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Matt Duchene of the Avalanche took advantage of a botched Bruins breakout to score the winning goal.
Matt Duchene of the Avalanche took advantage of a botched Bruins breakout to score the winning goal.WINSLOW TOWNSON FOR THE BOSTON GLOBE/Boston Globe

In Game No. 15, the Bruins finally rolled out the defense they had planned to see at the start of training camp. After missing all of the preseason and the first 14 games, Dennis Seidenberg made his season debut in Thursday's 3-2 loss to the Colorado Avalanche.

Seidenberg did not look out of place. In 15:34 of ice time, the hard-nosed defenseman was credited with a game-high six hits and two blocked shots. He was not on the ice for any goals against.

Seidenberg's return, however, did not address the shortcomings of the defensive six-pack. Mobility and skill are not among this group's trademarks. Seidenberg's game does not highlight either characteristic.

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"My role is playing my brand of hockey, which is playing solid defensively and penalty killing," Seidenberg said. "Just making simple plays, playing physical hockey, and winning my battles."

Seidenberg's skill set overlaps with three of his fellow defensemen's approaches. The defense-first Seidenberg has like-minded teammates in Zdeno Chara, Adam McQuaid, and Kevan Miller.

Among Thursday night's corps, Colin Miller and Torey Krug — the latter having missed the last two practices because of an undisclosed ailment — were the two defensemen who are good at skating, moving the puck, and igniting the transition game.

Miller and Krug need more of the same.

"Puck movement from the back end," coach Claude Julien said when asked how his team could improve its breakouts. "Where is the improvement? It's there sometimes. It is there. Tonight it wasn't. So we've got to be a little bit better with that, and it goes back to what I said: consistency in our game. You see it one night. You don't the next."

Two of Colorado's goals came off misfired attempts to break the puck out of the defensive zone. In the final minute of the second period, McQuaid tracked down the puck in the right corner. While under forechecking pressure, he tried to chip the puck off the right boards and out of the zone. He did more than that. McQuaid muscled the puck all the way down the rink and was called for icing.

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Matt Duchene won the following faceoff against David Krejci. By winning the draw, Duchene triggered a set play. Erik Johnson touched the puck to Francois Beauchemin at the point. Joonas Kemppainen hit the deck to block Beauchemin's shot. The puck glanced off Kemppainen's skate, changed direction, and fluttered past a helpless Tuukka Rask at 19:31, tying the game at 2-2.

In the third period, it was Kevin Miller's turn to botch the breakout. After taking a handoff from Rask in the right corner, Miller stickhandled for several strides up the ice. This allowed Ben Street to hustle from the top of the crease and close on Miller. Because of Street's heavy forecheck, Miller had nowhere to go except up the boards.

But Mikhail Grigorenko was stationed along the wall to seal off Miller's chip. It went poorly from there. As Grigorenko attacked the net, Chara was trapped in no-man's land. Before Chara could make a decision, Grigorenko snapped a cross-body pass to a streaking Duchene. The skilled forward made the Bruins pay by snapping the game-winner past Rask at 6:49 of the third.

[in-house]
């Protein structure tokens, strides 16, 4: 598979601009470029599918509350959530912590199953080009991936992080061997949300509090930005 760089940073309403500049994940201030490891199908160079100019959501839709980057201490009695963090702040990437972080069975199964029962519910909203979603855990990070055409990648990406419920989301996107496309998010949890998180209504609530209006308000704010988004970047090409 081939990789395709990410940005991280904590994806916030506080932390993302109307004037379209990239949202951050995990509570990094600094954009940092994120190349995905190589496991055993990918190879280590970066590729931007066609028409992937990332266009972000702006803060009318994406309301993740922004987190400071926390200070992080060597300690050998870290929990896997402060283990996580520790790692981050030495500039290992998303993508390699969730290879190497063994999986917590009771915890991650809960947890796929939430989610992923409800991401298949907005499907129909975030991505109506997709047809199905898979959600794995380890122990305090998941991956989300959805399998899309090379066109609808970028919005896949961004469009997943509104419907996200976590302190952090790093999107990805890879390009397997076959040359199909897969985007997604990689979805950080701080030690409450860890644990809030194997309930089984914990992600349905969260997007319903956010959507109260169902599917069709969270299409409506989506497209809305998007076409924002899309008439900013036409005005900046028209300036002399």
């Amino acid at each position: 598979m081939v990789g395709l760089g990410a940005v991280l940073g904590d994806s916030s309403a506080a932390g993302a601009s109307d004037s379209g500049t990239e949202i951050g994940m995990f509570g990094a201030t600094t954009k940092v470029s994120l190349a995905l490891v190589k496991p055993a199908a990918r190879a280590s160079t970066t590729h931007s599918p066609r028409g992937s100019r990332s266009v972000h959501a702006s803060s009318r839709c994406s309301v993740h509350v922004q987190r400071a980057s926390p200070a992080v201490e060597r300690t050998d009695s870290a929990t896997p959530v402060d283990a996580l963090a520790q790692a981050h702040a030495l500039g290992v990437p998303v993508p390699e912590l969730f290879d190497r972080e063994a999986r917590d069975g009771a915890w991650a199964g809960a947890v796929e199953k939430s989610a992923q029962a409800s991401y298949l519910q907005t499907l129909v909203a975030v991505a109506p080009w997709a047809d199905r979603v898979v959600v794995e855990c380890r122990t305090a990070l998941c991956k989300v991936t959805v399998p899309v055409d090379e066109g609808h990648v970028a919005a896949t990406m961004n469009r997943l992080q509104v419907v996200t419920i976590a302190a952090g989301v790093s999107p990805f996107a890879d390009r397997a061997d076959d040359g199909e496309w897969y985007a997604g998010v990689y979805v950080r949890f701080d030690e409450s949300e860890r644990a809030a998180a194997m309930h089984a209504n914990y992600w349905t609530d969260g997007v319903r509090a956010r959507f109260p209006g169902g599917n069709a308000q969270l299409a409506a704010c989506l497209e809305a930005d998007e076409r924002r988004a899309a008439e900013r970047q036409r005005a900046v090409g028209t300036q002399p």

Two sputtering breakouts. Two goals against.

"It's not how it should be," McQuaid said of the team's tendency of allowing mistakes to manifest on the scoreboard. "There's going to be times in the game when things are going to happen. It's how you react to them. For some reason, at times we need to have that follow-up shift, and we don't find it. We've got to look for it and bring it to our game."

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The breakout failed the Bruins last season. Opponents knew to choke off the Bruins by deploying two forecheckers. Because it took the Bruins so long to advance the puck out of their end, they couldn't get to their rush game consistently enough.

This season, their transition game has flashed in bursts. But not regularly. Certainly not on Thursday against the Avalanche.

The Bruins looked sharp in the first 10 minutes. It's because they had their legs in center ice and attacked the Colorado net in waves.

But when their breakout sputtered, so did their slingshot transition game in the neutral zone. The Avalanche didn't even need to send in two forecheckers. They disrupted the Bruins enough with just one forechecker and gummed up center ice with three men wide.

Had the Bruins broken the puck out cleanly, they would have had enough speed through the neutral zone to break down Colorado's formation. They didn't do that. They didn't build the foundation of their game. They paid for it with their fifth loss in six games on home ice.

Seidenberg should improve with more games. If so, he'll command more ice time and take away minutes from Kevan Miller (18:21). That might not be good enough. The Bruins don't just need help on defense. They require a specific kind of reinforcement: a mobile, cool-under-fire, puck mover to turn flare-ups into non-events.

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Perhaps Joe Morrow and Zach Trotman, who were healthy scratches on Thursday, will earn their coaches' trust. Or maybe general manager Don Sweeney will secure help from outside.

The Bruins have three lines of capable scorers. But their games shrink when their defensemen can't get them the puck.


Fluto Shinzawa can be reached at fshinzawa@globe.com. Follow him on Twitter @GlobeFluto.